The Exhaust-Free, Self-Propelled Foliage Tour

Rhode Island: Traversing the State

    Photo: PhotoDisc

A challenging multiday trail for hiking, horseback riding, and mountain biking in Rhode Island? Sure, it seems like the start of yet another joke ragging on New England's smallest, flattest, and most green-space-challenged state. But in western Rhode Island's rural and, yes, hilly farm country, the North South Trail parallels the Connecticut state line while linking up eight wildlife management areas over the course of 70 miles, making it possible to hike the entire state in a long weekend.

The trail was officially unveiled in 1998 and runs from Quonochontaug (try saying that fast three times—or even once) in Charlestown to Wallum Lake in Burrilville. Parking is available in most of the state parks that the trail crosses, including Burlingame, Carolina, Arcadia, George Washington, and Buck Hill. But for those who don't want to hoof across every mile, there are a few stretches that offer a solid sampling of what the North South has to offer.
A good taste of the North South's first stretch starts in the state's northwest corner, near Burrillville, with a rigorous five-mile hiking-only section in the Buck Hill Management Area. Park at the reserve's main lot off Rhode Island 100 and pick up the Follett Trail, which winds past Wallum Lake en route to the Massachusetts state line. Just four miles south of Buck Hill you can also explore the route's second section, the eight-mile Walkabout Trail in the George Washington Management Area, which also has a convenient 45-site campground perched near the trailhead off Rhode Island 44 ($12 per night; 401-568-2013).

Another good 18-mile stretch lies further south, bisecting the 14,000-acre Arcadia Management Area, a reserve known throughout New England for its superb 40-plus-mile network of mountain-bike trails. More advanced single-track riders favor the 12-mile perimeter loop, pedaling counterclockwise from the John B. Hudson trailhead off Rhode Island 165, through stands of mountain laurel, up to the shores of Breakheart Pond. For the area's best biking map and information on other routes, call the Eastern Fat Tire Association at 401-364-0786.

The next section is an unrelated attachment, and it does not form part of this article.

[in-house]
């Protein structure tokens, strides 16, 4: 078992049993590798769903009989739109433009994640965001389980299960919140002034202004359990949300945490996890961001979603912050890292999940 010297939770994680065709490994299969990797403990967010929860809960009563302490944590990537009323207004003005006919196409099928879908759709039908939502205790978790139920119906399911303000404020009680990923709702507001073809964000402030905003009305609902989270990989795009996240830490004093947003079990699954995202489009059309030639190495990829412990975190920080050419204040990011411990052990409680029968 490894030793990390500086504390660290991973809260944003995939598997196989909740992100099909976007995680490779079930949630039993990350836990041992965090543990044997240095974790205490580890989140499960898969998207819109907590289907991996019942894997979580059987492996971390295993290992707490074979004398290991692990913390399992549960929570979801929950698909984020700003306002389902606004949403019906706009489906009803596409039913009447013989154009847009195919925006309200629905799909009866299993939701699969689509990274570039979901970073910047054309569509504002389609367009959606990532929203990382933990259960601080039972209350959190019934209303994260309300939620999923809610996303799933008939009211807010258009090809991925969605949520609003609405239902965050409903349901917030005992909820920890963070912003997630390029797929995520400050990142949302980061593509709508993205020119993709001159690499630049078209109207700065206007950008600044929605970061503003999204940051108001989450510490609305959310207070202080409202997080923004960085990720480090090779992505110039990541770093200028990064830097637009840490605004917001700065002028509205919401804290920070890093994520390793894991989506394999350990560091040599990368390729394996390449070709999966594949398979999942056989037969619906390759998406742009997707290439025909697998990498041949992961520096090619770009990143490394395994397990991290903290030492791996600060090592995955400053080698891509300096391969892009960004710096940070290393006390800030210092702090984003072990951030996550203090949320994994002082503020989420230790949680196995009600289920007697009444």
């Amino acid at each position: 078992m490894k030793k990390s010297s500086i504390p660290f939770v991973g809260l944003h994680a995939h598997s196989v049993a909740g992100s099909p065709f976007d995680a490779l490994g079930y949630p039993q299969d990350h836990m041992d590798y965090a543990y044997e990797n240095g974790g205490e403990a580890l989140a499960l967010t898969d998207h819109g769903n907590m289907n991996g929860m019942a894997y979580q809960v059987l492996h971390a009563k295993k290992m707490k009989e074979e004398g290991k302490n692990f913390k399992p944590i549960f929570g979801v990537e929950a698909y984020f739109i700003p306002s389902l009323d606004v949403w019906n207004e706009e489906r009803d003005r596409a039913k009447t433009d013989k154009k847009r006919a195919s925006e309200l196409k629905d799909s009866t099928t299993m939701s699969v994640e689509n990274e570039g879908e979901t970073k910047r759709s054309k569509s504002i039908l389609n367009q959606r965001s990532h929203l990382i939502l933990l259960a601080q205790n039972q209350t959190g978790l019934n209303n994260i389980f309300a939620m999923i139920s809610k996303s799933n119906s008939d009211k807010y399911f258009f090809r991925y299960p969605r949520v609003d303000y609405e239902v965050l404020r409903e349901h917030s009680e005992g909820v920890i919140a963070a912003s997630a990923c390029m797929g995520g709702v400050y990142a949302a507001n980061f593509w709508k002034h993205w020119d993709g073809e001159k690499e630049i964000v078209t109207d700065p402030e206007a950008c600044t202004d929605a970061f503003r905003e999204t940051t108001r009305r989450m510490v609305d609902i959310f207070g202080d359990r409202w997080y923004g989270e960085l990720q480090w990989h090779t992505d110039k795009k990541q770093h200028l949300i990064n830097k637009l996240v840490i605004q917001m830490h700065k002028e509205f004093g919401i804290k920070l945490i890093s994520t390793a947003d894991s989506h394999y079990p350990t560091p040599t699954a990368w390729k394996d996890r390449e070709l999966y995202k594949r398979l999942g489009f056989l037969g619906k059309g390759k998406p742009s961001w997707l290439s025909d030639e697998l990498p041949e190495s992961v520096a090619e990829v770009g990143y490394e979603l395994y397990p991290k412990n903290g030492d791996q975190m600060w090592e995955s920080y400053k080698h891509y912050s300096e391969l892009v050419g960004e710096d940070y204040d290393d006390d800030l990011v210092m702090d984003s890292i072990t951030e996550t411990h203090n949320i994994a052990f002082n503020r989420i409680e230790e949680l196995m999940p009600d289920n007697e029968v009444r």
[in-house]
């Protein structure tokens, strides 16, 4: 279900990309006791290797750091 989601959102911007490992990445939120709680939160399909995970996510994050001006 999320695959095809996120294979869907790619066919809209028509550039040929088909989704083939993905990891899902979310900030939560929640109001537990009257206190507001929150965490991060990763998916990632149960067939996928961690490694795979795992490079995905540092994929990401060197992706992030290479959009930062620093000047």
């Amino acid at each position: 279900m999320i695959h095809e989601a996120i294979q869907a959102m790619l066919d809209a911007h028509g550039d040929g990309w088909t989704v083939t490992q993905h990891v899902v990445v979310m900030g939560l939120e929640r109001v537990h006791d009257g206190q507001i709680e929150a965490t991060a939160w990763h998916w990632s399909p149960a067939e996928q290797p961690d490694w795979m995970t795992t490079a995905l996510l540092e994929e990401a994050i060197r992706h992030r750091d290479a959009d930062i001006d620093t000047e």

Another draw in Arcadia is the Wood River, which boasts the best flatwater paddling in the state. Hope Valley Bait & Tackle (401-539-2757) rents passable canoes ($22 per day) and can provide advice on fishing the river, as well as the required permits ($26). The Wood is heavily stocked: It recently received a drop of rainbow, brown, and brook trout from the Perryville hatchery, and for the last three Octobers the state Department of Fish and Game has also stocked the river with landlocked salmon, some weighing upward of 20 pounds.

For maps, route descriptions, and information about the North South Trail, call the Department of Environmental Management at 401-277-2776. The Division of Forest Environment (401-539-2356) handles reservations for Arcadia's popular backcountry shelter ($15 per night).

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